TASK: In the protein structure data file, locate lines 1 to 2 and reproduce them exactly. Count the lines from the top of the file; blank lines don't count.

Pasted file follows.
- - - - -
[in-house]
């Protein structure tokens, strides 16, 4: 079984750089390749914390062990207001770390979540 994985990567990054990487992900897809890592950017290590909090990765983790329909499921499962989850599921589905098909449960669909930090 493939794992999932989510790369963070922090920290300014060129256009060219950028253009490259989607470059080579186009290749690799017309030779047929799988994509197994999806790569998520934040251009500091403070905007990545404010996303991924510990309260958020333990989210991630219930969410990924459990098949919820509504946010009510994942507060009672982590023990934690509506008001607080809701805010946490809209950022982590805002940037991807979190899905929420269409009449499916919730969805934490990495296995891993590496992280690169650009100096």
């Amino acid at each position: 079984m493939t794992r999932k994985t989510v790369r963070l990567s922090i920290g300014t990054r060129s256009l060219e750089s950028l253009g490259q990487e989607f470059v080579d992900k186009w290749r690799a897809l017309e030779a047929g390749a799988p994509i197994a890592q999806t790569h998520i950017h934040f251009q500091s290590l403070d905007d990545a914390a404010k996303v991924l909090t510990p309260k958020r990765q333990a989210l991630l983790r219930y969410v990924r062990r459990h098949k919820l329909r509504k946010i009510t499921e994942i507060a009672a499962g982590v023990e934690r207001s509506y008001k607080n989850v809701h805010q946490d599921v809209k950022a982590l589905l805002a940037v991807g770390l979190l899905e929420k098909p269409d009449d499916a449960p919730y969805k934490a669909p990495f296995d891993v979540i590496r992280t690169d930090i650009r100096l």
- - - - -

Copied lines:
[in-house]
């Protein structure tokens, strides 16, 4: 079984750089390749914390062990207001770390979540 994985990567990054990487992900897809890592950017290590909090990765983790329909499921499962989850599921589905098909449960669909930090 493939794992999932989510790369963070922090920290300014060129256009060219950028253009490259989607470059080579186009290749690799017309030779047929799988994509197994999806790569998520934040251009500091403070905007990545404010996303991924510990309260958020333990989210991630219930969410990924459990098949919820509504946010009510994942507060009672982590023990934690509506008001607080809701805010946490809209950022982590805002940037991807979190899905929420269409009449499916919730969805934490990495296995891993590496992280690169650009100096």